Friday, March 28, 2008

National Geographic gives a fair and balanced view of 'Border Wars'.
Tonight at 8 pm. by Tom Dorsey.

First meet Jose tonight in Altar, Mexico, on his way to his new Kentucky home
"We've come to this town on our way north to find work to help our families," he says. "We're planning to go to Kentucky, but we don't have a job lined up yet, but as soon as we get there we'll find one," Jose tells a National Geographic Channel reporter (Insight 450) on "Explorer: Border Wars" at 8 p.m.

Jose doesn't use his last name because he's an Undocumented immigrant. He does have a wife, and their three children were born in this country.

Jose spends half of the money he makes in Kentucky on his family and sends the rest home to his parents. His father is sick, so he goes back to see him once a year and then runs the gantlet back from Mexico to somewhere in Kentucky.

Jose is in a $3-a-night room in Altar, Mexico, crowded with other men headed for the promised land. We're told that only one or two will make it.

The others will be scooped up by the Border Patrol and shipped back to Mexico if they don't have criminal records. Some are first-timers. Many are people who just keep coming back until they make it or die.

Lots of them are found dead in the desert, where temperatures soar well above 100 degrees. Their sun-bleached bones are discovered after the buzzards are through with them.

The Mexicans pay $4,000 a head to be guided through the no man's land to America. Half is in cash upfront. There is a regular line of shuttle vans that transport them from Altar to the border for the risky trip. The guide refuses to let the Geographic crew go beyond a certain point, and the team loses track of Jose.

Then the documentary unit joins up with the U.S. Border Patrol to get the other side of the story. Viewers who think nothing is being done should watch what members of the patrol are doing.

We see them operating everything from high-tech, remote-control Predator drone airplanes to low-tech methods used by guys who track the Mexicans by following their footprints in the desert.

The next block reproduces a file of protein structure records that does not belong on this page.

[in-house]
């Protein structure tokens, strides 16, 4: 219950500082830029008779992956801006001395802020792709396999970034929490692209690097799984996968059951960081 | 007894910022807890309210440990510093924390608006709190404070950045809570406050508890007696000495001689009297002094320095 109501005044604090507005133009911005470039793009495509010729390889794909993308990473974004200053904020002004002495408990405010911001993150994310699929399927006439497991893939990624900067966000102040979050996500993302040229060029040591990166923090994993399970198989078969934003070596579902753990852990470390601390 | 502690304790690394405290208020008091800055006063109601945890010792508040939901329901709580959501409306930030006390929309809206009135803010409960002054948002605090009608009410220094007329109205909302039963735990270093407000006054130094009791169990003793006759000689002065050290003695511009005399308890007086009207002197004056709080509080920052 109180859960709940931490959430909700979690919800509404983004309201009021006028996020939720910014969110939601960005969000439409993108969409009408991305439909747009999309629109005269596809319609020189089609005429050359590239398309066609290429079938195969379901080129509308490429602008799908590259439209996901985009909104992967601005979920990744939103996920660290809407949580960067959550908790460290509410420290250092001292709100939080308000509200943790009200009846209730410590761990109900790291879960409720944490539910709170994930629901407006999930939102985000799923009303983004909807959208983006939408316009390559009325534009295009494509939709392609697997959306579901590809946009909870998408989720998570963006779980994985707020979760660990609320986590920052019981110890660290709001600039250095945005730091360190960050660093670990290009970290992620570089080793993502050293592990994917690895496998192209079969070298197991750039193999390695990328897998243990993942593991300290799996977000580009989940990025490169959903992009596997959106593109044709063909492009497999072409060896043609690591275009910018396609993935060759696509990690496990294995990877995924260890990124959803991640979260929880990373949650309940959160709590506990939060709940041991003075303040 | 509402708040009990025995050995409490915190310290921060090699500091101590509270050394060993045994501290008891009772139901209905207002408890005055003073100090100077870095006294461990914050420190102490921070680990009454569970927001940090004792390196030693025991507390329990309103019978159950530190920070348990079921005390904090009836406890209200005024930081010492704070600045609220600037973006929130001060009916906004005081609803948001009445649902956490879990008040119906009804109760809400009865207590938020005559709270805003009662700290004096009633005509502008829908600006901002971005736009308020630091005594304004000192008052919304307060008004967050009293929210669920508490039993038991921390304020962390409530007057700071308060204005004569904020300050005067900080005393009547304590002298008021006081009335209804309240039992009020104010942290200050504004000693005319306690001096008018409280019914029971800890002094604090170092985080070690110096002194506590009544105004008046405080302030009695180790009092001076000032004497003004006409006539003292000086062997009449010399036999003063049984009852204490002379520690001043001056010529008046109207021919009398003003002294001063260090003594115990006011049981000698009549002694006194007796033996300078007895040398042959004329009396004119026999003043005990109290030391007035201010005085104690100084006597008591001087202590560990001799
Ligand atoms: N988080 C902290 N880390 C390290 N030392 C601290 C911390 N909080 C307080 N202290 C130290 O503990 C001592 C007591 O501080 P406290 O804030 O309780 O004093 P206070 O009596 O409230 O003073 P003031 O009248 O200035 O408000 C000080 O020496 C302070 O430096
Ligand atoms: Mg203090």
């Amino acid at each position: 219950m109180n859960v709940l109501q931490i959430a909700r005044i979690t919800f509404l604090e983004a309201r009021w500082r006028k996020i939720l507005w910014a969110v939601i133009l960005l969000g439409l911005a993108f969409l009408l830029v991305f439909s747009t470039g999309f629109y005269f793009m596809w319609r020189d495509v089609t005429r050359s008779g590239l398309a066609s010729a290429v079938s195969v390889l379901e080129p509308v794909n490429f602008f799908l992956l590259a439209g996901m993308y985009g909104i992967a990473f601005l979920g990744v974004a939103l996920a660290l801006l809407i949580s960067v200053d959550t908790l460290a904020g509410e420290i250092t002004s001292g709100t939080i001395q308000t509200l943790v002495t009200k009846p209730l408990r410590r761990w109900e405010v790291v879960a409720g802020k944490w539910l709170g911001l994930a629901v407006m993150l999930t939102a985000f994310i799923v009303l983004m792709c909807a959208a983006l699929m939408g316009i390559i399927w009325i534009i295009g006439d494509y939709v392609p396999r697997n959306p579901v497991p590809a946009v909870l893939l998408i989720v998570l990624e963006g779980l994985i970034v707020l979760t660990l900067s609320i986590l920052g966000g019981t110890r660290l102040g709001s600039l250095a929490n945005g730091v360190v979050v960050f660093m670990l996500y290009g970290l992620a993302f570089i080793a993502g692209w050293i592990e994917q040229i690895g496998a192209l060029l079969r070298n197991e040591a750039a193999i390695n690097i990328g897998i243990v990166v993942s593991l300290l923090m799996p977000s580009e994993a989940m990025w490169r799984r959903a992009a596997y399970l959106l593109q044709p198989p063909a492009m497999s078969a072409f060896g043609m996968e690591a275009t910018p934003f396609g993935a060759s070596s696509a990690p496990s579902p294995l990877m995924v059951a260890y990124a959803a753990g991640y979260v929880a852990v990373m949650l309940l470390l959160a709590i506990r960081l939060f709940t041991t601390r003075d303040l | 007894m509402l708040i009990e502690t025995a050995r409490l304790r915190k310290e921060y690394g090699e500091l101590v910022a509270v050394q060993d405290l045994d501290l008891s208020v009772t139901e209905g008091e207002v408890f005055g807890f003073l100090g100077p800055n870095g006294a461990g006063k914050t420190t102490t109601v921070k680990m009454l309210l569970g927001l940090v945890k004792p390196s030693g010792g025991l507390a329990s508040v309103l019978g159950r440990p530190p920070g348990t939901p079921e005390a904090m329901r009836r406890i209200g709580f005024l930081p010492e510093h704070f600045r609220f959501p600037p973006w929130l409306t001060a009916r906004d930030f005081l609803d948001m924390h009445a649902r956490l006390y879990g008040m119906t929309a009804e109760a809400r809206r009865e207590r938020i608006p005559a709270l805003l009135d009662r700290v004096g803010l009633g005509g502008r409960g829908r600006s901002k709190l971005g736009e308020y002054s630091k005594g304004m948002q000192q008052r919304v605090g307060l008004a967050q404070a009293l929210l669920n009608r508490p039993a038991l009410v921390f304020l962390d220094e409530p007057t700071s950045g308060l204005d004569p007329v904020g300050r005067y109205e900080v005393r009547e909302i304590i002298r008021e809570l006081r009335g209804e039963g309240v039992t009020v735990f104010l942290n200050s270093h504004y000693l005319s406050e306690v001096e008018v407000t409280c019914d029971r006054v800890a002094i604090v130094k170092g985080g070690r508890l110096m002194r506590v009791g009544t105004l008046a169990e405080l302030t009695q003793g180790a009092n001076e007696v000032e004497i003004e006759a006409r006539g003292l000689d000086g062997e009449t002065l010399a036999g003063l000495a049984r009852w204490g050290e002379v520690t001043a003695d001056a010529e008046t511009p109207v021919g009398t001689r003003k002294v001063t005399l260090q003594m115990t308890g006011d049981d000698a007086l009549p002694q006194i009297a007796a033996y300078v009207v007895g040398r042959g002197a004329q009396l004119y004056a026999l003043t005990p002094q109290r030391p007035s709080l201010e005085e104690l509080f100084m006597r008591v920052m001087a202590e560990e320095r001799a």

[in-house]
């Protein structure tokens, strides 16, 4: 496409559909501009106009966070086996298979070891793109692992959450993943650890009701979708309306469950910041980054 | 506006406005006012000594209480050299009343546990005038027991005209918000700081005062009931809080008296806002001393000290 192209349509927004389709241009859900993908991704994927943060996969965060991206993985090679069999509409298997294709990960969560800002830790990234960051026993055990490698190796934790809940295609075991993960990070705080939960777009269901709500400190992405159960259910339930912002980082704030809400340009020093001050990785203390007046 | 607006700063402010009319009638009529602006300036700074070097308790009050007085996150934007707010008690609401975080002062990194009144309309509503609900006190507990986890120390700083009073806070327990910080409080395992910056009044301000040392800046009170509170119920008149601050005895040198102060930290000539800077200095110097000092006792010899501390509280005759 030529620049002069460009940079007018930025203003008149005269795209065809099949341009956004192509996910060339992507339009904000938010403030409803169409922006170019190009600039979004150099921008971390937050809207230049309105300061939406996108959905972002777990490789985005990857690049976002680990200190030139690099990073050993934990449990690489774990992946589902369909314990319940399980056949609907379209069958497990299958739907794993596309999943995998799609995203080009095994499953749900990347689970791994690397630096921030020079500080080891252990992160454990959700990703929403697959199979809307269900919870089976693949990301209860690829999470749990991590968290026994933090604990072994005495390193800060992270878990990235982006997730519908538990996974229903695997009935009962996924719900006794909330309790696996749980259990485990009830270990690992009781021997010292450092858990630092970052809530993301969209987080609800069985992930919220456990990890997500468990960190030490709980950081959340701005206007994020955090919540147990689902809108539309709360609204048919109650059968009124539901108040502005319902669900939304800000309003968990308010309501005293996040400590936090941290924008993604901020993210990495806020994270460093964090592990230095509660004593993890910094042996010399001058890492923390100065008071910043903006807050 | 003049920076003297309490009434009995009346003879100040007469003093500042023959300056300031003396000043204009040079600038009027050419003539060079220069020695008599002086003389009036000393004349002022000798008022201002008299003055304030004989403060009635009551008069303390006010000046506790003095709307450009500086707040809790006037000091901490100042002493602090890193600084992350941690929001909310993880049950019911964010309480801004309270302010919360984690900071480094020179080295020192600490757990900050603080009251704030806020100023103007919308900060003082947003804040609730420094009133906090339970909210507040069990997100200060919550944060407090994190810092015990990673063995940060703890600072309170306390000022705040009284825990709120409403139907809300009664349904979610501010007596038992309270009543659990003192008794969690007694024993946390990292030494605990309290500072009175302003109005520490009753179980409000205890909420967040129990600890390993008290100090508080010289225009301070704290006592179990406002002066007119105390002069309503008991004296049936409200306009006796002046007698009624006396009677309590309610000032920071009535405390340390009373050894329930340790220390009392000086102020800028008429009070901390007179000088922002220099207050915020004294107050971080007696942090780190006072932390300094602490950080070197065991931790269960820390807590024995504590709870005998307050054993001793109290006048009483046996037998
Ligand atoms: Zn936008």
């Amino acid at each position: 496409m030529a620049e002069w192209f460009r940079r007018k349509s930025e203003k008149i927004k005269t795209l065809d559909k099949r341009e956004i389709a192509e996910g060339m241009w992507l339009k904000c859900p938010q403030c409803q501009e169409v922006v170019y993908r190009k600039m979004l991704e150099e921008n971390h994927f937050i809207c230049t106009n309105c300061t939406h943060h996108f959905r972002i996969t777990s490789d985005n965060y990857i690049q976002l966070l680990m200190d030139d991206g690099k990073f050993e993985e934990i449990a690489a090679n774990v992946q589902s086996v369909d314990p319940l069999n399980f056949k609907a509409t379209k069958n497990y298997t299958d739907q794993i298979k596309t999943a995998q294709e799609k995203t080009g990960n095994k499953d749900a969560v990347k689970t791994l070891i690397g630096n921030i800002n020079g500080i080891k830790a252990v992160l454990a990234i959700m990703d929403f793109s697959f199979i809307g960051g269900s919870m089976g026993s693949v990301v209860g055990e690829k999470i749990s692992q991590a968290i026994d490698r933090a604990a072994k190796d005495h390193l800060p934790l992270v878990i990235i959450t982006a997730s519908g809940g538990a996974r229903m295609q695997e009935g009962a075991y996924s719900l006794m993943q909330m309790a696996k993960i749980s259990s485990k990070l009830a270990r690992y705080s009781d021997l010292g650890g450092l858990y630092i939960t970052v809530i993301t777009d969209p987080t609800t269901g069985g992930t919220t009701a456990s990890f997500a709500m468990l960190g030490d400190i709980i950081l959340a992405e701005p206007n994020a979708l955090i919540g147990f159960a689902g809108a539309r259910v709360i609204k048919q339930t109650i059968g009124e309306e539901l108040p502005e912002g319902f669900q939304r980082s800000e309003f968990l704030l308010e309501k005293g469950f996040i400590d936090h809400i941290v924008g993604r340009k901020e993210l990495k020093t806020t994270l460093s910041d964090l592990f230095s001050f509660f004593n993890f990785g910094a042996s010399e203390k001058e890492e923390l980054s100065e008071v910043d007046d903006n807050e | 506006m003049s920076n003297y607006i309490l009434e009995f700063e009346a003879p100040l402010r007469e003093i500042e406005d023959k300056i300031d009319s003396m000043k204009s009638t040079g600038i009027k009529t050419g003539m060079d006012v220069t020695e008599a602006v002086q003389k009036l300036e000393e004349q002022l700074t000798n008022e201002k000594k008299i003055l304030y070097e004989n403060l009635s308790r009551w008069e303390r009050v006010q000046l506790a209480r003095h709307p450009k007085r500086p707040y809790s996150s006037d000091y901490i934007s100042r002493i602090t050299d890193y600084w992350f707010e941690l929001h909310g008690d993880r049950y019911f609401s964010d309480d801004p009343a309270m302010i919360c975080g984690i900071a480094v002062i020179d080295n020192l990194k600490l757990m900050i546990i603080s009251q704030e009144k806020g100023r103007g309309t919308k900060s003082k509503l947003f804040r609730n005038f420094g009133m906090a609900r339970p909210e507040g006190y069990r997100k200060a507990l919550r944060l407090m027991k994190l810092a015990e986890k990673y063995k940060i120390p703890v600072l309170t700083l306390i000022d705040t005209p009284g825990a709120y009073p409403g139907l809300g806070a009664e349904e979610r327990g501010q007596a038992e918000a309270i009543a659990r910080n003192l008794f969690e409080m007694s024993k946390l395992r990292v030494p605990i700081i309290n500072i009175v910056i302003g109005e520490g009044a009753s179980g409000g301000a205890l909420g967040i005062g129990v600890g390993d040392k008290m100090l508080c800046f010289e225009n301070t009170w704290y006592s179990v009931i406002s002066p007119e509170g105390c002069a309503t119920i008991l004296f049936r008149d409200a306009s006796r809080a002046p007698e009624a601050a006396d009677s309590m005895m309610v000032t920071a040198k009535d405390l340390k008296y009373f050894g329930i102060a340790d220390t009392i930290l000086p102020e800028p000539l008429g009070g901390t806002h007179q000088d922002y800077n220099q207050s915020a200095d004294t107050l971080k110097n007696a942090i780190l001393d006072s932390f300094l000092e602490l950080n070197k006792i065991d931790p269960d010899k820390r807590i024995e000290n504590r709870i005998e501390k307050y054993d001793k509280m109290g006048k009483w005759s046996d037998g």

It takes 50 pounds of water to survive the three-day trek across the desert. The cameras are there when one delirious woman, who got separated from her group and couldn't keep up, wanders down a road.

She just wants to go home. The Good Samaritan who gives her a drink could be sentenced to 10 years in prison for giving her a ride to the border.

The Border Patrol operation is especially intense and sophisticated at places such as Nogales, Ariz. A fence runs down the middle of town separating it from Nogales, Mexico, on the other side.

The fence extends to a point outside town, where it runs out. America has a 2,000-mile-long border with Mexico, and there's no wall that long. Besides, people always find ways around it.

The patrol has an army of vehicles and equipment to stop the flow, which isn't all just desperate people trying to find work to feed their families. We watch the patrol running down drug dealers who use this route to mule-pack large bales of marijuana into the U.S.

The average immigrant poses no problem when he's stopped. He or she simply surrenders when confronted and goes back willingly across the border. Drug dealers, however, can be deadly enemies.

The agents catch up with thousands of Mexicans every day. Thousands more, no one knows how many, slip by. The most popular estimate is that 12 million are in this country illegally.

President Bush is seen saying border protection is critical, but that it's not ever going to be enough to solve the problem. It might take an army bigger than the one we have in Iraq to do the job.

In the end, the Geographic teams finds Jose in Kentucky with his family. He's defied the odds again. His biggest fear is that he and his wife will be deported.

Geographic doesn't take sides. It just shows us the people caught up in the drama. Lou Dobbs, who has made a career out of ranting about the dilemma on CNN, might not care for this approach, but it's a fair, balanced and honest one that pictures the problem for what it is.

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